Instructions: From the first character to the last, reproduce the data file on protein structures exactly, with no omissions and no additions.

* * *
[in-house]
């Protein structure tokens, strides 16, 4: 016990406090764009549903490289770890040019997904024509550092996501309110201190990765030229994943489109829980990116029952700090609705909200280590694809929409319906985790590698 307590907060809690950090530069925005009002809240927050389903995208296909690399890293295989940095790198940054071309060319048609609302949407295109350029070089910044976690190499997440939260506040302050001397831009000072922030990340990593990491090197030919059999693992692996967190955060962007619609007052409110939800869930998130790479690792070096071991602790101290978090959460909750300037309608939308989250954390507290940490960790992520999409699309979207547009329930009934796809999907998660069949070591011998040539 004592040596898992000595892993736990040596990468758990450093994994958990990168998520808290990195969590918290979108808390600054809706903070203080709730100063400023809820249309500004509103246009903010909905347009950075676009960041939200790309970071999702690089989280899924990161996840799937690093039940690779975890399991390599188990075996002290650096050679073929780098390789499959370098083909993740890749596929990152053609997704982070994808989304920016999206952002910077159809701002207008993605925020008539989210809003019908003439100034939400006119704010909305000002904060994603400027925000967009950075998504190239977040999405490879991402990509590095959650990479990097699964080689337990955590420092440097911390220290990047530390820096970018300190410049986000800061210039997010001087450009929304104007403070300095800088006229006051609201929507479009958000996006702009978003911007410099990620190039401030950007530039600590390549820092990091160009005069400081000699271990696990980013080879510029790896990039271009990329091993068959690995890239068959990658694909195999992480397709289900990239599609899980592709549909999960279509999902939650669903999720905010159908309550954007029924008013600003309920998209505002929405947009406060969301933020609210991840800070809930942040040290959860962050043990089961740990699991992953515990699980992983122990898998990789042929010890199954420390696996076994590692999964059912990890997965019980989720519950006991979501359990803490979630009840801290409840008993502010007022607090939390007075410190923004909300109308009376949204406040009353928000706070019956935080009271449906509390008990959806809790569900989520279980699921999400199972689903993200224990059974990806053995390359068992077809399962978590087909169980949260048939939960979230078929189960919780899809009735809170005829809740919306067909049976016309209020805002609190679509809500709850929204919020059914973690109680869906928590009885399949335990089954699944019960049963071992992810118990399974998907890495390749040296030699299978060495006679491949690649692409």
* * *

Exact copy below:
[in-house]
């Protein structure tokens, strides 16, 4: 016990406090764009549903490289770890040019997904024509550092996501309110201190990765030229994943489109829980990116029952700090609705909200280590694809929409319906985790590698 307590907060809690950090530069925005009002809240927050389903995208296909690399890293295989940095790198940054071309060319048609609302949407295109350029070089910044976690190499997440939260506040302050001397831009000072922030990340990593990491090197030919059999693992692996967190955060962007619609007052409110939800869930998130790479690792070096071991602790101290978090959460909750300037309608939308989250954390507290940490960790992520999409699309979207547009329930009934796809999907998660069949070591011998040539 004592040596898992000595892993736990040596990468758990450093994994958990990168998520808290990195969590918290979108808390600054809706903070203080709730100063400023809820249309500004509103246009903010909905347009950075676009960041939200790309970071999702690089989280899924990161996840799937690093039940690779975890399991390599188990075996002290650096050679073929780098390789499959370098083909993740890749596929990152053609997704982070994808989304920016999206952002910077159809701002207008993605925020008539989210809003019908003439100034939400006119704010909305000002904060994603400027925000967009950075998504190239977040999405490879991402990509590095959650990479990097699964080689337990955590420092440097911390220290990047530390820096970018300190410049986000800061210039997010001087450009929304104007403070300095800088006229006051609201929507479009958000996006702009978003911007410099990620190039401030950007530039600590390549820092990091160009005069400081000699271990696990980013080879510029790896990039271009990329091993068959690995890239068959990658694909195999992480397709289900990239599609899980592709549909999960279509999902939650669903999720905010159908309550954007029924008013600003309920998209505002929405947009406060969301933020609210991840800070809930942040040290959860962050043990089961740990699991992953515990699980992983122990898998990789042929010890199954420390696996076994590692999964059912990890997965019980989720519950006991979501359990803490979630009840801290409840008993502010007022607090939390007075410190923004909300109308009376949204406040009353928000706070019956935080009271449906509390008990959806809790569900989520279980699921999400199972689903993200224990059974990806053995390359068992077809399962978590087909169980949260048939939960979230078929189960919780899809009735809170005829809740919306067909049976016309209020805002609190679509809500709850929204919020059914973690109680869906928590009885399949335990089954699944019960049963071992992810118990399974998907890495390749040296030699299978060495006679491949690649692409």